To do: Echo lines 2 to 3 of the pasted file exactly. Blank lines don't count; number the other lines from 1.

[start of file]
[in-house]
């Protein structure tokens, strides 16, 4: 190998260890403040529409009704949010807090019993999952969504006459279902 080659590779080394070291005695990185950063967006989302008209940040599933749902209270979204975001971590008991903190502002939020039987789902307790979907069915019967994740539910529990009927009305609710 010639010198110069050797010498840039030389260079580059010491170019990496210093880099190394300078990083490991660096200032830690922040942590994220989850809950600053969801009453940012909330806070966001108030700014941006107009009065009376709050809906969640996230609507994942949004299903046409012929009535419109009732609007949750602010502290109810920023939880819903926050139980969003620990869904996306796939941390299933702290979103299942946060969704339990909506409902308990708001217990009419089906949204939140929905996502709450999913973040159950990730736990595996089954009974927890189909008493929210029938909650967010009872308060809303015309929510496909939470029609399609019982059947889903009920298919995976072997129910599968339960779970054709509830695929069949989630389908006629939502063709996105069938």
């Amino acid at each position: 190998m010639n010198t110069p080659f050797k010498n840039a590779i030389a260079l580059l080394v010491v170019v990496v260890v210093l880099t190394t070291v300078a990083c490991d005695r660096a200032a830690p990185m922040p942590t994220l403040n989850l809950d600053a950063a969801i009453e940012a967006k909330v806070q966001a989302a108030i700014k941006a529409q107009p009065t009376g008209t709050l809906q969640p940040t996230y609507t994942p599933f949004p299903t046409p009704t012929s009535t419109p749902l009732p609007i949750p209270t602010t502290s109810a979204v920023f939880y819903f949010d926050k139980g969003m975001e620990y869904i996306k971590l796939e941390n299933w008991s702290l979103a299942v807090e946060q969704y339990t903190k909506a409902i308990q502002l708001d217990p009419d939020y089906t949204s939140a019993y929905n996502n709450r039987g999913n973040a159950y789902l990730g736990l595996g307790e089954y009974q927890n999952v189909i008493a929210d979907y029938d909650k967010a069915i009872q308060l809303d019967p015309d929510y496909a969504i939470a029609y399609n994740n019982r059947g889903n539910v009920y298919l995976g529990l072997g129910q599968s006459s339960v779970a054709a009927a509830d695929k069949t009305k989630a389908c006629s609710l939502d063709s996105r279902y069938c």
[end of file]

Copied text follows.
């Protein structure tokens, strides 16, 4: 190998260890403040529409009704949010807090019993999952969504006459279902 080659590779080394070291005695990185950063967006989302008209940040599933749902209270979204975001971590008991903190502002939020039987789902307790979907069915019967994740539910529990009927009305609710 010639010198110069050797010498840039030389260079580059010491170019990496210093880099190394300078990083490991660096200032830690922040942590994220989850809950600053969801009453940012909330806070966001108030700014941006107009009065009376709050809906969640996230609507994942949004299903046409012929009535419109009732609007949750602010502290109810920023939880819903926050139980969003620990869904996306796939941390299933702290979103299942946060969704339990909506409902308990708001217990009419089906949204939140929905996502709450999913973040159950990730736990595996089954009974927890189909008493929210029938909650967010009872308060809303015309929510496909939470029609399609019982059947889903009920298919995976072997129910599968339960779970054709509830695929069949989630389908006629939502063709996105069938």
């Amino acid at each position: 190998m010639n010198t110069p080659f050797k010498n840039a590779i030389a260079l580059l080394v010491v170019v990496v260890v210093l880099t190394t070291v300078a990083c490991d005695r660096a200032a830690p990185m922040p942590t994220l403040n989850l809950d600053a950063a969801i009453e940012a967006k909330v806070q966001a989302a108030i700014k941006a529409q107009p009065t009376g008209t709050l809906q969640p940040t996230y609507t994942p599933f949004p299903t046409p009704t012929s009535t419109p749902l009732p609007i949750p209270t602010t502290s109810a979204v920023f939880y819903f949010d926050k139980g969003m975001e620990y869904i996306k971590l796939e941390n299933w008991s702290l979103a299942v807090e946060q969704y339990t903190k909506a409902i308990q502002l708001d217990p009419d939020y089906t949204s939140a019993y929905n996502n709450r039987g999913n973040a159950y789902l990730g736990l595996g307790e089954y009974q927890n999952v189909i008493a929210d979907y029938d909650k967010a069915i009872q308060l809303d019967p015309d929510y496909a969504i939470a029609y399609n994740n019982r059947g889903n539910v009920y298919l995976g529990l072997g129910q599968s006459s339960v779970a054709a009927a509830d695929k069949t009305k989630a389908c006629s609710l939502d063709s996105r279902y069938c």